This list is going to be based entirely upon my personal tastes. I’m not basing it on the top ten most influential shows or the top ten shows that spawned the most spin-offs. This list is about the shows I like the most and still do to this day. So, if you get mad at me for not including Star Trek or some old show that you think is one of the greatest shows ever, consider this a disclaimer.
Here goes (in no particular order except that this is the order they came to me in my head):
- Battlestar Galactica (the new one)
I’ve been playing catchup on this show for a while now. I never watched it when it was on the Sci Fi channel and that’s mostly because I’ve been disappointed in the direction of that station and have found many of their shows to be of poor quality both in visuals and writing. BSG is one of the big exceptions and it’s probably a good thing that it’s on Sci Fi instead of Fox, because it wouldn’t have survived past its first season with anyone else (especially not Fox, who would have shoved it in the “sci fi death slot” all so they can tell us that sci fi doesn’t sell…). This isn’t to say that BSG isn’t a good show, it’s simply a reflection on how the major networks treat science fiction. It’s entirely possible that if BSG had been on NBC or ABC, or even Fox, and was given an excellent time slot with adequate advertising and support, this show would have become the best science fiction show on a network in a long time. Moving on…
What makes BSG a great show isn’t that it’s packed full of action or that it’s bringing back all the original BSG geeks who have clung to their old time love like a bacterial infection clings to a dirty child. No. What makes BSG a great show is that it’s not afraid to tackle all the issues of humanity. It is the sci fi equivalent of today, only with spaceships and evil robots. This show has touched on abortion, discrimination, humanity, deviant sexual perverts, and much more. And it never ceases to amaze. I’ve been watching the show from start to finish the last few weeks (minus a few episodes I had seen some months back) and, like Firefly, I am hooked. It’s gripping in every way and throughout the first three-and-a-half seasons, including the miniseries that preceded them, there has rarely been a dull moment. It is, in my opinion, one of the greatest sci fi shows to ever grace the small screen. Disagree if you want, but you’re wrong and should probably have your right to vote taken away from you. BSG is everything a sci fi epic should be and more.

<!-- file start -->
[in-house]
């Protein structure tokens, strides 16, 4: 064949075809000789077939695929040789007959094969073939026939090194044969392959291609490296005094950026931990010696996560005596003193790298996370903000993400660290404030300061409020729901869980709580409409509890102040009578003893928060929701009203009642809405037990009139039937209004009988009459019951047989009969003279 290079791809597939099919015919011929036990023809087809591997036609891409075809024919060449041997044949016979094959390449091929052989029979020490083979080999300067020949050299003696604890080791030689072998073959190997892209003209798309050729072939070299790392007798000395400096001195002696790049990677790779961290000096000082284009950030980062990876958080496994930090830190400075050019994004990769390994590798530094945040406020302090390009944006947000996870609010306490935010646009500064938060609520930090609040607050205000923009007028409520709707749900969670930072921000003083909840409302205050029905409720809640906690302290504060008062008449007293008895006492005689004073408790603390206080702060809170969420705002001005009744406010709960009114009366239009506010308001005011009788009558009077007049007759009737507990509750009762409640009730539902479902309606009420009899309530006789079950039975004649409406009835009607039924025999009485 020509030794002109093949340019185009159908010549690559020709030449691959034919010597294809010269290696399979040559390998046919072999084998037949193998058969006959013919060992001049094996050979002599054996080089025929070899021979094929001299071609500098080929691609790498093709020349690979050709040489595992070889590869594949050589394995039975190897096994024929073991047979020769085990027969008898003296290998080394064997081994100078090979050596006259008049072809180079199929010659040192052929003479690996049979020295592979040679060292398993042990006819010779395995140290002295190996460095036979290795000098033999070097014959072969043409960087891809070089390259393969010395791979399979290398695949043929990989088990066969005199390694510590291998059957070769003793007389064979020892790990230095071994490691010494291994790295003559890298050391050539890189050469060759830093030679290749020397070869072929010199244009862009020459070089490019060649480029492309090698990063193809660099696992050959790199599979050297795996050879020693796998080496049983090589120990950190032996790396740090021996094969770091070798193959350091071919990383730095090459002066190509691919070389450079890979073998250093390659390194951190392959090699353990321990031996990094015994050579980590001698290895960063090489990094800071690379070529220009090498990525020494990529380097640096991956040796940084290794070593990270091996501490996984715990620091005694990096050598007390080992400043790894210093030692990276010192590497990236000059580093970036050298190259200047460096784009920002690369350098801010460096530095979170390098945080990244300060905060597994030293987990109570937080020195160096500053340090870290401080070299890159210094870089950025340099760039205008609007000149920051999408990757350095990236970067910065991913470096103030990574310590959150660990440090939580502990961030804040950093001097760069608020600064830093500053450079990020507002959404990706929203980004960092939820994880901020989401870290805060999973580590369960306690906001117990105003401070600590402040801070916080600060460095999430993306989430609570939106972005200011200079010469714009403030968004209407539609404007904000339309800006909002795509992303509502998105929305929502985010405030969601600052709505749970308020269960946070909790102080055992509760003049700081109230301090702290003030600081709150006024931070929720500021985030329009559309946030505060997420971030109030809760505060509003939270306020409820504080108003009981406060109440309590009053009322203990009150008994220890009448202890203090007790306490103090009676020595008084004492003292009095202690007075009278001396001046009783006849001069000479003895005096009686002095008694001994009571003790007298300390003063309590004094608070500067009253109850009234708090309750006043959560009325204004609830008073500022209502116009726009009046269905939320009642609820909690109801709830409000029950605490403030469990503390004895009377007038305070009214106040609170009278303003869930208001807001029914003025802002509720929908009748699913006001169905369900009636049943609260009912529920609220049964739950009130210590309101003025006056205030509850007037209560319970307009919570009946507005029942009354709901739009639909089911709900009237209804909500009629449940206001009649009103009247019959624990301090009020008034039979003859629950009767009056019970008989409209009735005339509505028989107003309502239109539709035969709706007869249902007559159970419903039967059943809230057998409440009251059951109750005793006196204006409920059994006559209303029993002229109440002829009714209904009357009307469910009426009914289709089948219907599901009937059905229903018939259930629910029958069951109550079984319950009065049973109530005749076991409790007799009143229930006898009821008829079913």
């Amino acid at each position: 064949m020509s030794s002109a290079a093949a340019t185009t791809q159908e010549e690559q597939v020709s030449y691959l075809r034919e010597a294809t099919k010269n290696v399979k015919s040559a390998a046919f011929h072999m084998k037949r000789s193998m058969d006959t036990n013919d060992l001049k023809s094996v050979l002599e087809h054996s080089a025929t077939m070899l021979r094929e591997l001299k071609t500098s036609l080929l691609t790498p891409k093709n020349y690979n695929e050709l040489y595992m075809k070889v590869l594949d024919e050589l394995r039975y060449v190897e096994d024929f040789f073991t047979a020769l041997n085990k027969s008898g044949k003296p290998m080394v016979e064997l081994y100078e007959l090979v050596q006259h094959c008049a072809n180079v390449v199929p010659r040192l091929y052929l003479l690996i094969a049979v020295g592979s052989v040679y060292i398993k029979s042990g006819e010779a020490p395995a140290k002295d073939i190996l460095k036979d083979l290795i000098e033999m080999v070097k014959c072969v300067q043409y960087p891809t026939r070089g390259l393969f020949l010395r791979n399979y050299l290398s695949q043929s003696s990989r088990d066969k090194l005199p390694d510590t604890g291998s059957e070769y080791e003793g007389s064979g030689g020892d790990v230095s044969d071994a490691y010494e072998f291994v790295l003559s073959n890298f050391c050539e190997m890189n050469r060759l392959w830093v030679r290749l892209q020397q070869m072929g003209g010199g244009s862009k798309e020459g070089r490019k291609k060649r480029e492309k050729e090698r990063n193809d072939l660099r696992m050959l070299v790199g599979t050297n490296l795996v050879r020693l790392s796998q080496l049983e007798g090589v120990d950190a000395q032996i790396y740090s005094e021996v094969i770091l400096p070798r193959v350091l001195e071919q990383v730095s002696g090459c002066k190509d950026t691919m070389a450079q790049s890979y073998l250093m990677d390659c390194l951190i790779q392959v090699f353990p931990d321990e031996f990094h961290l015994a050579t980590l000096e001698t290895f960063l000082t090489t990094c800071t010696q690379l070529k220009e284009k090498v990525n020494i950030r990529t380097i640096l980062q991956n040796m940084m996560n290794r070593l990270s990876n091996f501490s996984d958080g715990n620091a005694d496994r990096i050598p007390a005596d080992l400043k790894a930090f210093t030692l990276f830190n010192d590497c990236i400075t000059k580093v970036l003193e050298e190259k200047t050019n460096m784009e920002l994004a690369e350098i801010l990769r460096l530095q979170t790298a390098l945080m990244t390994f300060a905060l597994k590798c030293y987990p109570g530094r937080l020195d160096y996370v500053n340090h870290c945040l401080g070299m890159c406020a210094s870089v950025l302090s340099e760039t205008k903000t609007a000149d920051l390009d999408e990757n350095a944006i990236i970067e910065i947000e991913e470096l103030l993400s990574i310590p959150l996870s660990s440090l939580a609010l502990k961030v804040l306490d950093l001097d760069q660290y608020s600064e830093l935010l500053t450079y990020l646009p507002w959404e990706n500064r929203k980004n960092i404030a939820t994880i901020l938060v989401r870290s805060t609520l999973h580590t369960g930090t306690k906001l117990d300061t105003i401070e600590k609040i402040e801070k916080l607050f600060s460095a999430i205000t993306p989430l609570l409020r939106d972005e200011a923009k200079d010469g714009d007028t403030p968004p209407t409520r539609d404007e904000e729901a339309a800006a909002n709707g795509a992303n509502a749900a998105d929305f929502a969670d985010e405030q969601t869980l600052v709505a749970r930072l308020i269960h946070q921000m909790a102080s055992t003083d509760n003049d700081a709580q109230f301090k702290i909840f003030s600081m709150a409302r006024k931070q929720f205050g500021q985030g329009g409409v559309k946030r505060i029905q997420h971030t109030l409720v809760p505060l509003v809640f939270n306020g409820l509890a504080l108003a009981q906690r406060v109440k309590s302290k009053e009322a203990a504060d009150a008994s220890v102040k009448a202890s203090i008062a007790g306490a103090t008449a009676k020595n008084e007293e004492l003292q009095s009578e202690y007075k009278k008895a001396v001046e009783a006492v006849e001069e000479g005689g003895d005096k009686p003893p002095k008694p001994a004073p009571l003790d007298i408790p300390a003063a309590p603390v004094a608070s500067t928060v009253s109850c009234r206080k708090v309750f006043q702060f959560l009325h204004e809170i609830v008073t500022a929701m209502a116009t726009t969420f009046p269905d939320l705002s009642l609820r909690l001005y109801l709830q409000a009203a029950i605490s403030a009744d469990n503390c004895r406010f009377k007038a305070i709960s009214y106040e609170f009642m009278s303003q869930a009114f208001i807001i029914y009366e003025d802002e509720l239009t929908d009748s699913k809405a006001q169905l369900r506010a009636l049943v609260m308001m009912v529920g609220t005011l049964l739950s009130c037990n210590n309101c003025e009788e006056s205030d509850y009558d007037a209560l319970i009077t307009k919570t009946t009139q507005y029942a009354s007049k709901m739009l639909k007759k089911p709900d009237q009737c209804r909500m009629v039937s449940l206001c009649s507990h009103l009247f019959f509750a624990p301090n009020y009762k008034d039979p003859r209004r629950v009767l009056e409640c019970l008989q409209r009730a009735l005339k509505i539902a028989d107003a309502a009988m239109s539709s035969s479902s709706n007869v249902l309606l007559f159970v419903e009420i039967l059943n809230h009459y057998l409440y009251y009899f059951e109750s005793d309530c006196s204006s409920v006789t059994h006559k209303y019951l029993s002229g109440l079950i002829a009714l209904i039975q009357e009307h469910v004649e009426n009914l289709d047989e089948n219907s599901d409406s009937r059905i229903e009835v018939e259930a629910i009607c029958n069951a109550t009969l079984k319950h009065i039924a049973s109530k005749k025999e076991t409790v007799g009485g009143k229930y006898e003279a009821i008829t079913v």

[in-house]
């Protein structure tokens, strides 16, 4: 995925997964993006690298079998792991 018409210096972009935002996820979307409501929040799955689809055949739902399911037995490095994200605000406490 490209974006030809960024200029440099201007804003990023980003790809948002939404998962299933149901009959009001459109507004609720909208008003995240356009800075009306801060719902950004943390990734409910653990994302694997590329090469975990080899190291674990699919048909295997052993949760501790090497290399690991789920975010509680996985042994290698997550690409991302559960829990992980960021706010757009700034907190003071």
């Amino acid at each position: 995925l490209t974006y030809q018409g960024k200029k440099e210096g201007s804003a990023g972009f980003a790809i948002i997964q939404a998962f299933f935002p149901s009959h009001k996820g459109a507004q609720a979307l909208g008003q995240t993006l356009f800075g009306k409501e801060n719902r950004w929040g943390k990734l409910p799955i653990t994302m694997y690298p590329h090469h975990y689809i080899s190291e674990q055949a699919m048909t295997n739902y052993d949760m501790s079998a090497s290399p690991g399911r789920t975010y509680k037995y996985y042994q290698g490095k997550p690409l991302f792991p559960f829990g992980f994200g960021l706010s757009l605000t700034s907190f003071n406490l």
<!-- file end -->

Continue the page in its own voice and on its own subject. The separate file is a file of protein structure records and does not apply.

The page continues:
Campy? Sure. Completely ridiculous at times? Absolutely. Totally awesome? Yes, well, mostly. Sliders was an awesome network show that had a good thing going for it before the Sci Fi channel killed it. But, for Sliders purists, we can at least ignore the non-network seasons (4 and 5 I believe) and take the first three for what they were. What I particularly like about Sliders is that it gave us a great view into all those “what if” scenarios crazy people have been coming up with and writing about in sci fi books for so long (and no doubt what equally crazy historical people such as Nostradamus came up with too). You know, truly cool alternate history stuff. And not just alternate history in the sense of, say, Hitler winning the war or the Soviets beating us in the Cold War, but dinosaurs as extinct species, but still very much alive, or humanity put on the brink of destruction in a universe where rogue pulsars are within striking distance of the Earth. And we all remember that episode where some mean country released a virus that nearly sterilized males all across the globe and Quinn and his male pals turn out to be the next best thing to Elvis, right? There’s a gold mine here and it’s too bad the show was killed with crappy writing and the loss of much of the original cast. It was bad enough when the Professor died, but as soon as you got rid of Quinn and his lady friend, it was over. You can’t do the damned show without them (and don’t get me started about the relatively unresolved love fest between them…we all wanted to have Quinn/Wade babies).
And yes, I’m aware that they had Quinn get put into someone else’s body or some crap, but were any of us even slightly fooled by that bit of nonsense? It was just a nice way of dropping Jerry O’Connell from the show so he could finally do real shows, since his one good show got murdered by a station that claimed to know sci fi. Thankfully, it wasn’t nearly as bad as what Fox has done to the world of sci fi.
- Earth 2
This is one of those shows that makes me wonder what the hell they were thinking when they cancelled it. Not only is it visually stunning, but it’s got decent writing and music. None of that crappy electronic nonsense that was so annoyingly prevalent within television for so long. Real instruments were put in this show.